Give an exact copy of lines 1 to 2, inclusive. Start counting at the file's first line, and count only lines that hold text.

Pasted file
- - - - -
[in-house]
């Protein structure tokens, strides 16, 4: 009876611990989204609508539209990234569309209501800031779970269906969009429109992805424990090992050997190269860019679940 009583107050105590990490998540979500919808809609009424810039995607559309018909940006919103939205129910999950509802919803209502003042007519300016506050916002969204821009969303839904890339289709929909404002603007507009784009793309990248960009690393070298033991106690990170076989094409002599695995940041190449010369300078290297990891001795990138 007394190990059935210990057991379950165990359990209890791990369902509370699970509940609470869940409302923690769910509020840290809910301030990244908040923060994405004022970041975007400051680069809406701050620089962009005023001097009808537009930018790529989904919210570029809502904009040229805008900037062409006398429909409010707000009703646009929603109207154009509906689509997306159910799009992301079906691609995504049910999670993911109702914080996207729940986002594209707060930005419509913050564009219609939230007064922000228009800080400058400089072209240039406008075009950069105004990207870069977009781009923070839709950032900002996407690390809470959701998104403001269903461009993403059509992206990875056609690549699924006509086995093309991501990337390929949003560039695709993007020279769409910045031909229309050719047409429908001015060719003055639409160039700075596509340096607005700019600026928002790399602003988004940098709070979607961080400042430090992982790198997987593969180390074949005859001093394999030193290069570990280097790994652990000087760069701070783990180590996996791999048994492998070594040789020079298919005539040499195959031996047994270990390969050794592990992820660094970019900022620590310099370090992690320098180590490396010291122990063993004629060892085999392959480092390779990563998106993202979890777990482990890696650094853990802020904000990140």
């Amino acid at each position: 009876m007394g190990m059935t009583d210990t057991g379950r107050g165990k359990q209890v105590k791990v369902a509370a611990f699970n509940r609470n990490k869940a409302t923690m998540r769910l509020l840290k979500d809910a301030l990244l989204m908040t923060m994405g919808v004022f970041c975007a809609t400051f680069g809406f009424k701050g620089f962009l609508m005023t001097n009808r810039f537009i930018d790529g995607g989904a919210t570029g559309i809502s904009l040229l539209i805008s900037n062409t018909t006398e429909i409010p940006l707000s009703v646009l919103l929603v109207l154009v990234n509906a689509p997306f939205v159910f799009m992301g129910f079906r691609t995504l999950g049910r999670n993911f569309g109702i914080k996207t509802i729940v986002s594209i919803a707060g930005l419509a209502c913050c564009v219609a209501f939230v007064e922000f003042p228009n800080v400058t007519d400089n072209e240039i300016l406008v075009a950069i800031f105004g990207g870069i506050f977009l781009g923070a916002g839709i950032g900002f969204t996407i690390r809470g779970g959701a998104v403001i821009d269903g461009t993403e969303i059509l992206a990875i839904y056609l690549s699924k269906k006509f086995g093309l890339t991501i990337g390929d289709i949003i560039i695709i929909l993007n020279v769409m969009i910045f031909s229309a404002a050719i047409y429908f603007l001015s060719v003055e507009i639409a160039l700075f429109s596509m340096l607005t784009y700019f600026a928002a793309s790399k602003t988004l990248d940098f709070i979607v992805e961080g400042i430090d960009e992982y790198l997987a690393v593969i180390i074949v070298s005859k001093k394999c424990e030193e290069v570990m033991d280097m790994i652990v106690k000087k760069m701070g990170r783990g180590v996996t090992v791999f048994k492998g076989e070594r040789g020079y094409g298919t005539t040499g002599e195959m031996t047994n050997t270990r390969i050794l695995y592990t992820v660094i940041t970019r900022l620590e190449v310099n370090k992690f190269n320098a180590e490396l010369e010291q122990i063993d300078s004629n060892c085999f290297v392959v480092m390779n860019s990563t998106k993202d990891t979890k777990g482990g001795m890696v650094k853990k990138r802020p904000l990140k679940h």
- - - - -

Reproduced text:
[in-house]
């Protein structure tokens, strides 16, 4: 009876611990989204609508539209990234569309209501800031779970269906969009429109992805424990090992050997190269860019679940 009583107050105590990490998540979500919808809609009424810039995607559309018909940006919103939205129910999950509802919803209502003042007519300016506050916002969204821009969303839904890339289709929909404002603007507009784009793309990248960009690393070298033991106690990170076989094409002599695995940041190449010369300078290297990891001795990138 007394190990059935210990057991379950165990359990209890791990369902509370699970509940609470869940409302923690769910509020840290809910301030990244908040923060994405004022970041975007400051680069809406701050620089962009005023001097009808537009930018790529989904919210570029809502904009040229805008900037062409006398429909409010707000009703646009929603109207154009509906689509997306159910799009992301079906691609995504049910999670993911109702914080996207729940986002594209707060930005419509913050564009219609939230007064922000228009800080400058400089072209240039406008075009950069105004990207870069977009781009923070839709950032900002996407690390809470959701998104403001269903461009993403059509992206990875056609690549699924006509086995093309991501990337390929949003560039695709993007020279769409910045031909229309050719047409429908001015060719003055639409160039700075596509340096607005700019600026928002790399602003988004940098709070979607961080400042430090992982790198997987593969180390074949005859001093394999030193290069570990280097790994652990000087760069701070783990180590996996791999048994492998070594040789020079298919005539040499195959031996047994270990390969050794592990992820660094970019900022620590310099370090992690320098180590490396010291122990063993004629060892085999392959480092390779990563998106993202979890777990482990890696650094853990802020904000990140």